Another scenario evolves around the story on the Kensington stone. Even before the stone was found there was talk about a possible Norse expedition to Greenland under the leadership of Paul Knutsson in 1354. If this mission proceeded to America, the participants could have been involved in carving the stone. The inscription has given rise to a considerable culture connected with the possible visit of “Vikings” to Minnesota. For example, both Protestants and Catholics have claimed the Kensington party as Christian missionaries.
All use of runes in North America is interesting in its own right
The third scenario has an Anglo-Saxon flavor. Norse immigrants to the United States were not always well regarded by the Anglo-Saxon colonizers. Vikings, however, were quite popular even in England, and hence WASP Americans, who wanted to share the ancestry with the heroic North did eventually accept Scandinavian as equals. Just as Hengest and Horsa had once invaded England, driving off the Romans and pushing aside the native Celts, President Jefferson wanted to use their example to legitimize European colonization of “The New World”. The Mustang Mountain stone (pdf) in Arizona is one monument that has been given an Anglo-Saxon origin, although it turns out to be carved 25 years ago in a made-up language by a local man.
A corpus edition of North American runes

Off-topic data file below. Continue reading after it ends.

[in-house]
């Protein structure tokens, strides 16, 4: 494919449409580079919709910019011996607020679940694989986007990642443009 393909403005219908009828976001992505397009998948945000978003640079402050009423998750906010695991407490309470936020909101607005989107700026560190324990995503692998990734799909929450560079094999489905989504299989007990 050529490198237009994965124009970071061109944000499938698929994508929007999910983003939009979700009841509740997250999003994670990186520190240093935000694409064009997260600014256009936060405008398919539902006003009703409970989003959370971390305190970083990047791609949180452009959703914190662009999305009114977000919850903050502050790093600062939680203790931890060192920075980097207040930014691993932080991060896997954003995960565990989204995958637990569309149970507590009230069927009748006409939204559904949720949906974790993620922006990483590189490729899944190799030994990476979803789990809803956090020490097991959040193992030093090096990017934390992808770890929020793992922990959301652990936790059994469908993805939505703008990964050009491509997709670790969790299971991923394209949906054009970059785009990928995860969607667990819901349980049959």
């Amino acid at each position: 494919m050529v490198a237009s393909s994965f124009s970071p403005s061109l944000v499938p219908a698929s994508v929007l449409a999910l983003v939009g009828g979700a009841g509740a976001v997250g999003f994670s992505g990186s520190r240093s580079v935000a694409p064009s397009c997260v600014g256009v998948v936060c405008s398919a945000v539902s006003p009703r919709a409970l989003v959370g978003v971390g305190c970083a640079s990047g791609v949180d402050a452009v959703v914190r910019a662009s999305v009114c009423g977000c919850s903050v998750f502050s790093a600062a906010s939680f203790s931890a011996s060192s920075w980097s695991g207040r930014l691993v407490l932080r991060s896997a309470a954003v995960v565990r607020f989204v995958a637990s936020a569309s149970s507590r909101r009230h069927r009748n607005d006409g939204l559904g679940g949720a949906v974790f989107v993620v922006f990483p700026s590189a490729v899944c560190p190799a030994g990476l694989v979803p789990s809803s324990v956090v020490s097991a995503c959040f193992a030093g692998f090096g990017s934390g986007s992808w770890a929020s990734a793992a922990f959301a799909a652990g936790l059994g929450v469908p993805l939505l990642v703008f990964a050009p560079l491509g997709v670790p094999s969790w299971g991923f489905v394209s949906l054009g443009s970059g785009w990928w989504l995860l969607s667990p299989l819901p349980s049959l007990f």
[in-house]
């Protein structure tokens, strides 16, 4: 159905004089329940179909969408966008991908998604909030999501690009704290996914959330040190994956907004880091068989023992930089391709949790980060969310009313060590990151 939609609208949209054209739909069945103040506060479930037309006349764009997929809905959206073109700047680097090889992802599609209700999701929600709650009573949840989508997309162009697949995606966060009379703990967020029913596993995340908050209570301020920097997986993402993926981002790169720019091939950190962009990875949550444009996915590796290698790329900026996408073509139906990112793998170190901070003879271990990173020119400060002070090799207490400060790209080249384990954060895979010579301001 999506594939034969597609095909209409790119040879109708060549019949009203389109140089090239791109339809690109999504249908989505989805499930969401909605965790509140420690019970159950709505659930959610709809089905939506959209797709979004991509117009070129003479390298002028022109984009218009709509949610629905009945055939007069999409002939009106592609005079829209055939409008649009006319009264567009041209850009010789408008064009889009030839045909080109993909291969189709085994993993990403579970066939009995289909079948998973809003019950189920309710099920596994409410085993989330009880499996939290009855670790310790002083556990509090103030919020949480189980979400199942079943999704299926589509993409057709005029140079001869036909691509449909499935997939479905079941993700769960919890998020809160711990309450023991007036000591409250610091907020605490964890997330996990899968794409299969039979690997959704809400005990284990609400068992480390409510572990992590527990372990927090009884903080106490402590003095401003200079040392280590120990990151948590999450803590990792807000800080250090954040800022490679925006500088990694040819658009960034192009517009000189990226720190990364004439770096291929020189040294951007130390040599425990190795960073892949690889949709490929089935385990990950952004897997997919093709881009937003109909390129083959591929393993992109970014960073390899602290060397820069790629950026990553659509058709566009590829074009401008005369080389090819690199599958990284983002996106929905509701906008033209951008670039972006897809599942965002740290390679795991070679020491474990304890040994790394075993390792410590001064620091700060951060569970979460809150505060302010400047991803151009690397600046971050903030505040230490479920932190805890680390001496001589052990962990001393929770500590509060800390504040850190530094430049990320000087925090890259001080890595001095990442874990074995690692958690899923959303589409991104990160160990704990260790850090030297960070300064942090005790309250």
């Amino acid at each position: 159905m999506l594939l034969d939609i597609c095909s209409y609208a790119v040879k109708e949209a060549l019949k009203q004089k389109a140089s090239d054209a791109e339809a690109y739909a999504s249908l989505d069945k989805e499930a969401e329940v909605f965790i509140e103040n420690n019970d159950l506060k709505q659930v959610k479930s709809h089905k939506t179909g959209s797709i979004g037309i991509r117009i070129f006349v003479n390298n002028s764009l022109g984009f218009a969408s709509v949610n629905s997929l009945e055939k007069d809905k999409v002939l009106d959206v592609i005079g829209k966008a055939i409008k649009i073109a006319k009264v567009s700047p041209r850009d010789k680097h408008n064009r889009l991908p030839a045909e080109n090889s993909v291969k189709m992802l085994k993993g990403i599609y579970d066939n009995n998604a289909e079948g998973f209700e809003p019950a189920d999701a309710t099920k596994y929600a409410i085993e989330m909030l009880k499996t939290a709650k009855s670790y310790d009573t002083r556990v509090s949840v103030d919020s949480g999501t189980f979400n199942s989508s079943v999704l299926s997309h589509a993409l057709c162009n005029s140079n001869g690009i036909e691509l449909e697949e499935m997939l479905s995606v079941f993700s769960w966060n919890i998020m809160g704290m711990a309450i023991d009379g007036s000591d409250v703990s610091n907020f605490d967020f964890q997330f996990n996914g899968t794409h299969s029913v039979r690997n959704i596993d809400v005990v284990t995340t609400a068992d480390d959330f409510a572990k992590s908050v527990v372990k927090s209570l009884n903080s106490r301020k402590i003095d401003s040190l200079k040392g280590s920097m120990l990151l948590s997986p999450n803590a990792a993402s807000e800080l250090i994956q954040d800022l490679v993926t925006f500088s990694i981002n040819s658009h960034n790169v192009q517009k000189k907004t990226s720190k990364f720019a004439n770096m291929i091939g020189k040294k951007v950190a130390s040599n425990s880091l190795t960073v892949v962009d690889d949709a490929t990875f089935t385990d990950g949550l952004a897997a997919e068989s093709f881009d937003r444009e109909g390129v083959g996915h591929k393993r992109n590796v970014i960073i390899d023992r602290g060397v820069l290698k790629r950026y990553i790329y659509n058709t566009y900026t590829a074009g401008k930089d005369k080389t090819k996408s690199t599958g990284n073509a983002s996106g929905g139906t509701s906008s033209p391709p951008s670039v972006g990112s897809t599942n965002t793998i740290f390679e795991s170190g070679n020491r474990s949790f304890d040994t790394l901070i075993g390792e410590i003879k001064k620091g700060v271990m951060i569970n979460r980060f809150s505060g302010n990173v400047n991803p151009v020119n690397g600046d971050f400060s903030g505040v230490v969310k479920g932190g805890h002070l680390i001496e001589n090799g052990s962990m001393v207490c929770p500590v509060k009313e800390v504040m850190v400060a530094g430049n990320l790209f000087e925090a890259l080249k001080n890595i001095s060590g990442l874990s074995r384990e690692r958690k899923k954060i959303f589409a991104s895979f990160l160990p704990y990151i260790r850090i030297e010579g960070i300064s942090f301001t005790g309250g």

All use of runes in North America is interesting in its own right. Every isolated object can be studied intensely and by “asking large questions in small places” much is to be learned, not least about the psychology and world view of the researcher. The approach is called Microhistory and a related method is Microarchaeology. In fact, even mere scratches on a stone surface have often been identified as runes and given fantastic interpretations that, if true, would change the history of the World.
In order for any qualitative research to be carried out there must be a dependable edition of runic and would-be runic inscriptions. There is none. Since the publication of a tentative bibliography many years ago by Hertha Marquardt there has been no attempt to create a proper overview of the material, much less a corpus edition. One of the reason for this deficiency is the non-existence of trained runologists in America. The proposed project would provide such a corpus edition, serving as the scientific basis for all serious research on American runic objects, but also as a stimulus to elicit information on previously unpublished inscriptions.
Thus nobody is likely to know much about American runes